May 16, 2008 (the date of publication in Russian)

Anatoly Grigorenko, Ilya Kvetny


The effort to sell the Holodomor myth to Israel is as arrogant as stupid


US diplomats, dispatched to Ukraine, should be granted an additional allowance like their colleagues in Iraq. Unpleasant surprises in the process of steady democratization are happening here as often as in Baghdad, though Washington had been moulding up the thriving banks of the Dnieper thrice as long as the Iraqi desert.

Ambassador William Taylor, when replacing the unsuccessful John Herbst who suddenly dedicated himself to religion, hardly realized the background of the shift not only in the mind but also in the appearance of his predecessor, with a dismayed glance above humped shoulders, for his three years of service in Kiev. Taylor’s immediate experience made clear that this neurotic transformation was quite natural.

In Kiev, a diplomats head encounters both a mental and physical challenge. One has to break his head over the ways of conciliating local rivaling political clans that are as friendly to one another as the notorious Sunni and Shi'i. Entering the hall of the Supreme Rada, one has to stoop the head, as the parliamentary, stuffed with tension, is regularly crossed by various objects – happily not bullets but chairs, uprooted mikes and voting keys. On May 13, Ambassador Taylor narrowly escaped soaking from head to foot when an anti-fire sprinkler system snapped into action in Hotel Hyatt during preparation of talks between President Yushchenko and former New York City Mayor Rudy Giuliani.

William Taylor was regarded as a person scores more resolute than his dismayed predecessor. Still, when he was forced on the same day to explain to the global audience that the political disarray on the entrusted territory is not more than a routine conflict, he looked as despicable as John Herbst at the time when his office was besieged by the two rivaling "orange-revolutionary" clans of Victor Yushchenko and Yulia Timoshenko two years ago. Despite all efforts to re-assemble their teams into a viable coalition, the President and Prime Minister of Ukraine stay as incurably ambitious and egocentric as the two small landowners from Nikolay Gogol's Mirgorod, who once labeled one another a true-born gander and a ninny fussing about with a beaded pouch and would never agree to shake hands since.

The most unpleasant feature of the US Ambassadors job is its depressing ungratefulness. When Mrs. Timoshenko's faction blocked the access to the tribune, preventing the president from delivering his annual address to the Parliament, not only the State Dept's bosses but any other spectator realizes that for the time of his tenure, not a bit has changed here, though this bewitched land had been known as the third largest client of US financial assistance after Israel and Egypt.

In this particular issue, reference to "foreign factors" was desperately void. The "orange" rivals were behaving quite irrationally. From a political viewpoint, they were supposed not to quarrel but on the contrary, to unify at the face of imperial pressure from Moscow, personified by Moscow Mayor Yuri Luzhkov who had just descended upon Russian Navy parade in Sevastopol to doubt Kiev's suzerainty over this city. Instead, Mrs. Timoshenko chooses this very day for pushing constitutional amendments regrettably, for reasons of rather personal than national interest.

The fractious lady could not keep patient not only because of her wish to acquire the now non-existent status of Ukraines Chancellor. One more reasons for the scandal emerged from the competition for control of the State Property Fund, each side promoting its own protégé in the view of lucrative re-privatization, neglecting Russian Navy, Russian gas, as well as the proprieties. The misfortunate Taylor, failing despite his name to assemble a more or less acceptable garniture from the scattered pieces of orange cloth, must be experiencing bitter envy to his colleagues in Moscow, where a similar state authority was dismantled in a day without any sign of unrest.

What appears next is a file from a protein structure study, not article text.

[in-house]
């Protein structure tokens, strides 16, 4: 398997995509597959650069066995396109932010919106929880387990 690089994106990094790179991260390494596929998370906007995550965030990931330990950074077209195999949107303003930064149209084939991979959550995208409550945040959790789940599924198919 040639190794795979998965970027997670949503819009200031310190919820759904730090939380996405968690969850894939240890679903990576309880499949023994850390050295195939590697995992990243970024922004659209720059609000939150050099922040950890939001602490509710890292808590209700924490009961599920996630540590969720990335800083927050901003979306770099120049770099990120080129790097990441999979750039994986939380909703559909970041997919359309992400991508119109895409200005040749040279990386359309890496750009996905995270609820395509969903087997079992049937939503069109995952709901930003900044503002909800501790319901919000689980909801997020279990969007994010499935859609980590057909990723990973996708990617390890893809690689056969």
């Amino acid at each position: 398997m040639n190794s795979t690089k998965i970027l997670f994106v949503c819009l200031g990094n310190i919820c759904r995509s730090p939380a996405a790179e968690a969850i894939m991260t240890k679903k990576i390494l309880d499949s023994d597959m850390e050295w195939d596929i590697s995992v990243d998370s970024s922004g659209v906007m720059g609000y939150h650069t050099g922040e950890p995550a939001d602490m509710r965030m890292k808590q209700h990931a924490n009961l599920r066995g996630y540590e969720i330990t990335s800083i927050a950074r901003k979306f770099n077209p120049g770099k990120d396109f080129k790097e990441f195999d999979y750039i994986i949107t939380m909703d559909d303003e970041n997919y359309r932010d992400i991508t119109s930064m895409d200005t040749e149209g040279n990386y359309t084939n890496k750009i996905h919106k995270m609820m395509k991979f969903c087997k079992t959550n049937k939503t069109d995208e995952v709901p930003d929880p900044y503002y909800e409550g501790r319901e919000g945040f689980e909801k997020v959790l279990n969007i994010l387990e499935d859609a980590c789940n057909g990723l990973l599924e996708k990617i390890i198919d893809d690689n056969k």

Still, at the nearest approximation, one could discover a factor of foreign influence in the Supreme Rada brawl, the traces leading not to Moscow but to Jerusalem. The high-scale international conference, convened by Israeli President Shimon Peres, was supposed to involve Presidents, not Prime Ministers. Therefore, it was not Prime Minister Yulia Timoshenko but President Victor Yushchenko who was expected to travel to the Promised Land to celebrate the 60th anniversary of foundation of the State of Israel.

Moreover, the format of the event allowed Mr. Yushchenko's predecessor, the notorious tyrant, corruptioner and journalist-slaughterer Leonid Kuchma to arrive at the event as well. At least, his presence there was not less legitimate than that of USSR's first and last President Mikhail Gorbachov. In this case, the imperial Moscow enjoyed one more advantage: while Mr. Kuchma's rule is remembered in Ukraine with increasing nostalgia, the last General Secretary's influence in Russian including foreign policy is proportional to his rating of 1% he gained in the last elections he took part in 1996, or smaller.

Annoyed with the presence of his arch-enemy and with the same day's scandal in his Parliament, Mr. Yushchenko still chopped in his remark on recognizing the so-called Holodomor, the (allegedly man-made) famine in Ukraine of 1933, to genocide of ethnic Ukrainians.

Could Mr. Yushchenko be anxious that his electorate might blame him for spending state funds for needless travels? It looks more plausible that a believing materialist, recoded according to a liberal pattern, could not imagine a foreign trip without some immediate diplomatic purpose.

His rival, though lately surrounding her personality with a kind of a home-made mystical cult, has got a similar mindset, with the difference of the early business background in distribution of non-licensed video production that determines not just practicality but also a specific thirst of photo opportunities. The particular subject of Holodomor is a matter of a most heated envy from her side, as it was she, and not Mr. Yushchenko, to have raised the issue of Ukrainian genocide in Israel, arriving in January 2007 in Jerusalem on the same day with US Secretary of State Condoleezza Rice. The additional subject of vexation was that she then failed to attract attention from the Secretary while Mr. Yushchenko was going to see and possible deserve a photo opportunity with President George W. Bush.

Thus, due to exceptionally formalistic reasons, the favorite toy of Holodomor was literally stolen from Mrs. Timoshenko's hands, though it seemed so convenient to be used on two occasions the recent V-Day and Israel's anniversary. She will hardly forgive this misfortune to her rival, and use her talent of intrigue-making while Mr. Yushchenko is reporting about the achievements of Ukrainian democracy in London's Chatham House, the next point of his destination.